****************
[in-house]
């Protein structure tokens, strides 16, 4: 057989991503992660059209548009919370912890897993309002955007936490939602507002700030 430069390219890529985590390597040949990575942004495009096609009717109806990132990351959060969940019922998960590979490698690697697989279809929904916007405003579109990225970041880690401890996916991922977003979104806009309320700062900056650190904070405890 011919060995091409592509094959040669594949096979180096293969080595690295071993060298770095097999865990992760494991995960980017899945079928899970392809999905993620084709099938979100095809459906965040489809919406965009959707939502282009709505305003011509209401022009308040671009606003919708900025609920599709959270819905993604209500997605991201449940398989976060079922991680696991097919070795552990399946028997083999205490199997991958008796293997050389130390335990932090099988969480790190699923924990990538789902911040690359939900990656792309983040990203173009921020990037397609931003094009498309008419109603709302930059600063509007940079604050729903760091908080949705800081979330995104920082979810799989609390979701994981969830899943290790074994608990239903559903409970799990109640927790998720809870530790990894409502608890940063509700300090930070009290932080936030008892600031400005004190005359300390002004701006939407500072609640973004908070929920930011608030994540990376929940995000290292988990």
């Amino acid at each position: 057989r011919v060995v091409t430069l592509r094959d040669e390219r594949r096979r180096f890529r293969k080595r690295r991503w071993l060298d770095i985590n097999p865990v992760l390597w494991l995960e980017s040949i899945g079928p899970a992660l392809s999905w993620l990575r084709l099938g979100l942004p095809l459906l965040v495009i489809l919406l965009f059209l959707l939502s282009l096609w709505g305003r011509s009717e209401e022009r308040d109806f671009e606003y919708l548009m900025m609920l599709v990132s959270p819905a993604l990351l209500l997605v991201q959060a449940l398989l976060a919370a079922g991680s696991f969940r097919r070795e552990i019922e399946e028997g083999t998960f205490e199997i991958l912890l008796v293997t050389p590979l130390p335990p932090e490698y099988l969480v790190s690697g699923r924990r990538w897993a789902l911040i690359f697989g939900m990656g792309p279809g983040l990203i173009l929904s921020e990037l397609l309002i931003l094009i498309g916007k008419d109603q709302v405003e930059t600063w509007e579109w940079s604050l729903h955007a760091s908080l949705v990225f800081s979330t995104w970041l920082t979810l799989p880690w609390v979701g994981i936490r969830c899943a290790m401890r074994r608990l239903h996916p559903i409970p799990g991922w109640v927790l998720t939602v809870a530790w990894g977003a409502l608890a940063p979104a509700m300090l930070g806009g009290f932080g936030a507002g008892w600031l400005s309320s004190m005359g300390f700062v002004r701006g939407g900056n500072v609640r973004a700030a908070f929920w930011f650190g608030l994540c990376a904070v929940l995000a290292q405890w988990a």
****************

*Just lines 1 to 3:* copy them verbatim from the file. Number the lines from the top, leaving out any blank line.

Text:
[in-house]
């Protein structure tokens, strides 16, 4: 057989991503992660059209548009919370912890897993309002955007936490939602507002700030 430069390219890529985590390597040949990575942004495009096609009717109806990132990351959060969940019922998960590979490698690697697989279809929904916007405003579109990225970041880690401890996916991922977003979104806009309320700062900056650190904070405890 011919060995091409592509094959040669594949096979180096293969080595690295071993060298770095097999865990992760494991995960980017899945079928899970392809999905993620084709099938979100095809459906965040489809919406965009959707939502282009709505305003011509209401022009308040671009606003919708900025609920599709959270819905993604209500997605991201449940398989976060079922991680696991097919070795552990399946028997083999205490199997991958008796293997050389130390335990932090099988969480790190699923924990990538789902911040690359939900990656792309983040990203173009921020990037397609931003094009498309008419109603709302930059600063509007940079604050729903760091908080949705800081979330995104920082979810799989609390979701994981969830899943290790074994608990239903559903409970799990109640927790998720809870530790990894409502608890940063509700300090930070009290932080936030008892600031400005004190005359300390002004701006939407500072609640973004908070929920930011608030994540990376929940995000290292988990």
């Amino acid at each position: 057989r011919v060995v091409t430069l592509r094959d040669e390219r594949r096979r180096f890529r293969k080595r690295r991503w071993l060298d770095i985590n097999p865990v992760l390597w494991l995960e980017s040949i899945g079928p899970a992660l392809s999905w993620l990575r084709l099938g979100l942004p095809l459906l965040v495009i489809l919406l965009f059209l959707l939502s282009l096609w709505g305003r011509s009717e209401e022009r308040d109806f671009e606003y919708l548009m900025m609920l599709v990132s959270p819905a993604l990351l209500l997605v991201q959060a449940l398989l976060a919370a079922g991680s696991f969940r097919r070795e552990i019922e399946e028997g083999t998960f205490e199997i991958l912890l008796v293997t050389p590979l130390p335990p932090e490698y099988l969480v790190s690697g699923r924990r990538w897993a789902l911040i690359f697989g939900m990656g792309p279809g983040l990203i173009l929904s921020e990037l397609l309002i931003l094009i498309g916007k008419d109603q709302v405003e930059t600063w509007e579109w940079s604050l729903h955007a760091s908080l949705v990225f800081s979330t995104w970041l920082t979810l799989p880690w609390v979701g994981i936490r969830c899943a290790m401890r074994r608990l239903h996916p559903i409970p799990g991922w109640v927790l998720t939602v809870a530790w990894g977003a409502l608890a940063p979104a509700m300090l930070g806009g009290f932080g936030a507002g008892w600031l400005s309320s004190m005359g300390f700062v002004r701006g939407g900056n500072v609640r973004a700030a908070f929920w930011f650190g608030l994540c990376a904070v929940l995000a290292q405890w988990a």